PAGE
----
Rigorous Analysis of the Class Certification Expert: The Roles of Daubert and the Defendant's Proof
Scribner, Heather P., The Review of Litigation
A lawsuit may not be certified as a class action unless the named plaintiff shows that the central facts of the case will be proved on a class-wide basis.1 The named plaintiff often attempts to meet this burden through an expert witness, who opines that the case's material facts, which would seem to require individualized inquiries from each class member, can instead be proved through a common formula on behalf of the entire class. The defendant invariably responds with his own expert, who opines that the plaintiffs expert has oversimplified the matter and that the facts at issue cannot be proved without individualized inquiries from the class members. Two important questions arise regarding the district court's use of expert opinion testimony at the class certification stage. First, how closely should the district court scrutinize an expert's opinion? In Daubert v. Merrell Dow Pharmaceuticals, Inc., the Supreme Court emphasized that courts must look beneath the surface of expert opinions, closely examine the expert's methodologies, and exclude testimony that is irrelevant or unreliable.2 But the Supreme Court has never addressed whether the district court must subject expert testimony to Daubert's strictures at the certification stage.
Second, assuming both parties' experts pass muster under Daubert, should the district court resolve fact disputes between the opposing experts where class certification would be appropriate under one set of facts but not another? At first blush, the Supreme Court's statements regarding how deeply the district court should delve into the factual underpinnings of the parties' claims and defenses seem to conflict. In an early case, Eisen v. Carlisle & Jacquelin, the Court stated that the district court may not conduct a "preliminary inquiry into the merits" in deciding whether to certify the class.3 A few years later, the Court reversed course, requiring district courts to undertake a "rigorous analysis" of the facts offered at the class certification stage, "probfing] behind the pleadings" to discern whether the case could be effectively adjudicated as a class.4 These rather vague standards do not specifically address how the district court should assess competing expert testimony at the class certification stage, and the Court has never focused on me issue.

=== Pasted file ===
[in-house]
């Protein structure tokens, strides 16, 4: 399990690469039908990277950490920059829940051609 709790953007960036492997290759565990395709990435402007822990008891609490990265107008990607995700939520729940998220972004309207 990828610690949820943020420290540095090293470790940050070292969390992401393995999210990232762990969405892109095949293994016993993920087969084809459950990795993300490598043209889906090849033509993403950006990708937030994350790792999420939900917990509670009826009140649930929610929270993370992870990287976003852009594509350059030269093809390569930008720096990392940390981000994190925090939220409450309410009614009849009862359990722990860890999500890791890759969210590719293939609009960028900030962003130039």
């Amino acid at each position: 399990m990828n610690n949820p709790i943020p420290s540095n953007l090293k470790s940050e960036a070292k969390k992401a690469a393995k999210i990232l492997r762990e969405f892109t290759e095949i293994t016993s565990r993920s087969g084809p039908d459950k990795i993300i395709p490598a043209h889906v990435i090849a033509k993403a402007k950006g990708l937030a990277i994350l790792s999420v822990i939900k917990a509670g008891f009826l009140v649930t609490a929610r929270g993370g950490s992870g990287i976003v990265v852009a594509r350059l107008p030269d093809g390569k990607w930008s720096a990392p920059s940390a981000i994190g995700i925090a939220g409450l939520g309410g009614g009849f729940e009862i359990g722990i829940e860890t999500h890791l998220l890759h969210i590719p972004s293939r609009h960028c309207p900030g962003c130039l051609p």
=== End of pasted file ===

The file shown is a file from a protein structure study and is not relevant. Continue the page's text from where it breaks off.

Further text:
In the absence of clear guidance, the federal circuit courts have adopted three different approaches to class certification where the parties present expert evidence. The first approach leans heavily on Eisen's objection to "merits" inquiries.5 Courts that follow this approach refuse to subject a plaintiffs expert to a full Daubert inquiry at the class certification stage, instead conducting only a "limited" review to ensure that the expert's opinions are not "inadmissible as a matter of law."6 These courts certify the proposed class so long as the plaintiffs evidence survives this low level of scrutiny, and will not assess counterproof offered by the defendant in opposition to class certification. The second approach requires a Daubert analysis when the plaintiff offers expert testimony in support of class certification, but refuses to assess competing evidence offered by the defendant.7 This approach leaves class certification virtually automatic so long as the plaintiffs expert passes Daubert' s requirements. Finally, the third approach recognizes that Daubert and Rule 23 have wholly different requirements and serve wholly different purposes.8 The Daubert analysis merely determines whether expert testimony is sufficiently relevant and reliable to be admitted into evidence. Rule 23's requirements, on the other hand, ensure that class treatment is fair to the defendant and the absent class members alike. This approach permits an examination of the full range of evidence presented in support of and opposition to class certification. The district court makes whatever factual and legal inquiries are necessary to determine whether common issues will predominate and whether class treatment is superior to other available methods for resolving the dispute. …